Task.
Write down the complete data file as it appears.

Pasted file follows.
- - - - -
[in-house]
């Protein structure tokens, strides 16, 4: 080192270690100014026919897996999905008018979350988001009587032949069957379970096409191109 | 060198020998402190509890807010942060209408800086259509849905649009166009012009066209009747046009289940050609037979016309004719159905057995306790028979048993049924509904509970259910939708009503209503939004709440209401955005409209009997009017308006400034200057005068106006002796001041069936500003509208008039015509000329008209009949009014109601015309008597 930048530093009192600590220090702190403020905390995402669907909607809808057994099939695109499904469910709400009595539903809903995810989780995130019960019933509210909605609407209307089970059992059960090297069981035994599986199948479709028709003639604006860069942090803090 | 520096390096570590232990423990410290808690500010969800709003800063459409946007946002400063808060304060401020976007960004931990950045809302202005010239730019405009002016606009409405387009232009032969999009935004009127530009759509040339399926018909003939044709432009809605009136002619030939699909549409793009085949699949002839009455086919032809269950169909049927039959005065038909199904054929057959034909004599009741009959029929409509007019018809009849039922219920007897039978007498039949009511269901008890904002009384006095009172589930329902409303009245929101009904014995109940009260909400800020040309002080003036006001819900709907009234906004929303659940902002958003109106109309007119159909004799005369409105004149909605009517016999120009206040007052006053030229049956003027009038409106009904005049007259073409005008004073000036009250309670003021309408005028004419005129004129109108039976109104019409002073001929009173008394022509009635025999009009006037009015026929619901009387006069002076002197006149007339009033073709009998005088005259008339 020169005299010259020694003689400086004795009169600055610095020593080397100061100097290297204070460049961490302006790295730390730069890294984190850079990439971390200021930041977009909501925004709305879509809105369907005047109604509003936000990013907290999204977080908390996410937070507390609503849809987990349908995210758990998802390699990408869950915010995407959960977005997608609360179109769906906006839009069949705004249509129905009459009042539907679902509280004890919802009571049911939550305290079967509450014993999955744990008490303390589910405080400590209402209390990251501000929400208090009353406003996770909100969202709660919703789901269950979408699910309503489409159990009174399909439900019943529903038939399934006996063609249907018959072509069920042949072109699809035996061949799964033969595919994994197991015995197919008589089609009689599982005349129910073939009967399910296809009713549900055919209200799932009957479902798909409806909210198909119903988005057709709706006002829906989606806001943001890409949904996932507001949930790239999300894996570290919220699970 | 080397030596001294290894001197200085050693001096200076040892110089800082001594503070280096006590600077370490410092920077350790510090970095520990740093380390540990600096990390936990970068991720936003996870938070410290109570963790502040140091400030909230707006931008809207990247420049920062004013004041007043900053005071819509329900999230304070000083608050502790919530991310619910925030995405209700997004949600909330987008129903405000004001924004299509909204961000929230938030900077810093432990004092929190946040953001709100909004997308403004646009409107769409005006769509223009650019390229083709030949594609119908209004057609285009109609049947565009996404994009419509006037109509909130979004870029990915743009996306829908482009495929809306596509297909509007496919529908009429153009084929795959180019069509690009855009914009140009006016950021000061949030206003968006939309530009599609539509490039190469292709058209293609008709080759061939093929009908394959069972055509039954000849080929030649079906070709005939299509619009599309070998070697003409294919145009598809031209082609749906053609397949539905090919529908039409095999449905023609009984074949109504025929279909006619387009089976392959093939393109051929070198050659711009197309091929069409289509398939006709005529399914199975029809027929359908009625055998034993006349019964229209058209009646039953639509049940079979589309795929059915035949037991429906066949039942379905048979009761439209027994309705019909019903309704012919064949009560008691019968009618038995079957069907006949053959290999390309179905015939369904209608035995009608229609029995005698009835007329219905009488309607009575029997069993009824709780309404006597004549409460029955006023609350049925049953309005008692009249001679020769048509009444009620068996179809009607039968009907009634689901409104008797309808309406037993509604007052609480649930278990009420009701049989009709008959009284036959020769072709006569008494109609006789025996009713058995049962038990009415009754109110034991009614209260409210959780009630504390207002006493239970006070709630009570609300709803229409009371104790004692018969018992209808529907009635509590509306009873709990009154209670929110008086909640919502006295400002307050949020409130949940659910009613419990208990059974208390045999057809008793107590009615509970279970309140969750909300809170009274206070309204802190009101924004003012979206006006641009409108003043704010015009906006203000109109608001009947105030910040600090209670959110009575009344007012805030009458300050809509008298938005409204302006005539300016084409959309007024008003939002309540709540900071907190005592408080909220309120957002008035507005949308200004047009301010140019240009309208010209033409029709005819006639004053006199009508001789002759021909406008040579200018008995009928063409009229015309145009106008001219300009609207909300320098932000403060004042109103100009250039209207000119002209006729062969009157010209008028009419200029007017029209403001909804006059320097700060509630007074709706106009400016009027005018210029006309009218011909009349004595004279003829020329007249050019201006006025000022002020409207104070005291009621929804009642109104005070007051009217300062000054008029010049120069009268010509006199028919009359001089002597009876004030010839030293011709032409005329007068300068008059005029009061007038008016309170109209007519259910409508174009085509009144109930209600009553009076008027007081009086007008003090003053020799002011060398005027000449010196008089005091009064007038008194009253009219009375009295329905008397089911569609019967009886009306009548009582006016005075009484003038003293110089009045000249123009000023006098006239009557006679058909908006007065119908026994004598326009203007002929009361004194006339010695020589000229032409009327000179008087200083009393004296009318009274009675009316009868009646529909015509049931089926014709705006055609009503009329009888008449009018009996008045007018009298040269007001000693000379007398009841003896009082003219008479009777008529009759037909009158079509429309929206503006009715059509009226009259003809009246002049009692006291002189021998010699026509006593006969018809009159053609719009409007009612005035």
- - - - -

[in-house]
């Protein structure tokens, strides 16, 4: 080192270690100014026919897996999905008018979350988001009587032949069957379970096409191109 | 060198020998402190509890807010942060209408800086259509849905649009166009012009066209009747046009289940050609037979016309004719159905057995306790028979048993049924509904509970259910939708009503209503939004709440209401955005409209009997009017308006400034200057005068106006002796001041069936500003509208008039015509000329008209009949009014109601015309008597 930048530093009192600590220090702190403020905390995402669907909607809808057994099939695109499904469910709400009595539903809903995810989780995130019960019933509210909605609407209307089970059992059960090297069981035994599986199948479709028709003639604006860069942090803090 | 520096390096570590232990423990410290808690500010969800709003800063459409946007946002400063808060304060401020976007960004931990950045809302202005010239730019405009002016606009409405387009232009032969999009935004009127530009759509040339399926018909003939044709432009809605009136002619030939699909549409793009085949699949002839009455086919032809269950169909049927039959005065038909199904054929057959034909004599009741009959029929409509007019018809009849039922219920007897039978007498039949009511269901008890904002009384006095009172589930329902409303009245929101009904014995109940009260909400800020040309002080003036006001819900709907009234906004929303659940902002958003109106109309007119159909004799005369409105004149909605009517016999120009206040007052006053030229049956003027009038409106009904005049007259073409005008004073000036009250309670003021309408005028004419005129004129109108039976109104019409002073001929009173008394022509009635025999009009006037009015026929619901009387006069002076002197006149007339009033073709009998005088005259008339 020169005299010259020694003689400086004795009169600055610095020593080397100061100097290297204070460049961490302006790295730390730069890294984190850079990439971390200021930041977009909501925004709305879509809105369907005047109604509003936000990013907290999204977080908390996410937070507390609503849809987990349908995210758990998802390699990408869950915010995407959960977005997608609360179109769906906006839009069949705004249509129905009459009042539907679902509280004890919802009571049911939550305290079967509450014993999955744990008490303390589910405080400590209402209390990251501000929400208090009353406003996770909100969202709660919703789901269950979408699910309503489409159990009174399909439900019943529903038939399934006996063609249907018959072509069920042949072109699809035996061949799964033969595919994994197991015995197919008589089609009689599982005349129910073939009967399910296809009713549900055919209200799932009957479902798909409806909210198909119903988005057709709706006002829906989606806001943001890409949904996932507001949930790239999300894996570290919220699970 | 080397030596001294290894001197200085050693001096200076040892110089800082001594503070280096006590600077370490410092920077350790510090970095520990740093380390540990600096990390936990970068991720936003996870938070410290109570963790502040140091400030909230707006931008809207990247420049920062004013004041007043900053005071819509329900999230304070000083608050502790919530991310619910925030995405209700997004949600909330987008129903405000004001924004299509909204961000929230938030900077810093432990004092929190946040953001709100909004997308403004646009409107769409005006769509223009650019390229083709030949594609119908209004057609285009109609049947565009996404994009419509006037109509909130979004870029990915743009996306829908482009495929809306596509297909509007496919529908009429153009084929795959180019069509690009855009914009140009006016950021000061949030206003968006939309530009599609539509490039190469292709058209293609008709080759061939093929009908394959069972055509039954000849080929030649079906070709005939299509619009599309070998070697003409294919145009598809031209082609749906053609397949539905090919529908039409095999449905023609009984074949109504025929279909006619387009089976392959093939393109051929070198050659711009197309091929069409289509398939006709005529399914199975029809027929359908009625055998034993006349019964229209058209009646039953639509049940079979589309795929059915035949037991429906066949039942379905048979009761439209027994309705019909019903309704012919064949009560008691019968009618038995079957069907006949053959290999390309179905015939369904209608035995009608229609029995005698009835007329219905009488309607009575029997069993009824709780309404006597004549409460029955006023609350049925049953309005008692009249001679020769048509009444009620068996179809009607039968009907009634689901409104008797309808309406037993509604007052609480649930278990009420009701049989009709008959009284036959020769072709006569008494109609006789025996009713058995049962038990009415009754109110034991009614209260409210959780009630504390207002006493239970006070709630009570609300709803229409009371104790004692018969018992209808529907009635509590509306009873709990009154209670929110008086909640919502006295400002307050949020409130949940659910009613419990208990059974208390045999057809008793107590009615509970279970309140969750909300809170009274206070309204802190009101924004003012979206006006641009409108003043704010015009906006203000109109608001009947105030910040600090209670959110009575009344007012805030009458300050809509008298938005409204302006005539300016084409959309007024008003939002309540709540900071907190005592408080909220309120957002008035507005949308200004047009301010140019240009309208010209033409029709005819006639004053006199009508001789002759021909406008040579200018008995009928063409009229015309145009106008001219300009609207909300320098932000403060004042109103100009250039209207000119002209006729062969009157010209008028009419200029007017029209403001909804006059320097700060509630007074709706106009400016009027005018210029006309009218011909009349004595004279003829020329007249050019201006006025000022002020409207104070005291009621929804009642109104005070007051009217300062000054008029010049120069009268010509006199028919009359001089002597009876004030010839030293011709032409005329007068300068008059005029009061007038008016309170109209007519259910409508174009085509009144109930209600009553009076008027007081009086007008003090003053020799002011060398005027000449010196008089005091009064007038008194009253009219009375009295329905008397089911569609019967009886009306009548009582006016005075009484003038003293110089009045000249123009000023006098006239009557006679058909908006007065119908026994004598326009203007002929009361004194006339010695020589000229032409009327000179008087200083009393004296009318009274009675009316009868009646529909015509049931089926014709705006055609009503009329009888008449009018009996008045007018009298040269007001000693000379007398009841003896009082003219008479009777008529009759037909009158079509429309929206503006009715059509009226009259003809009246002049009692006291002189021998010699026509006593006969018809009159053609719009409007009612005035």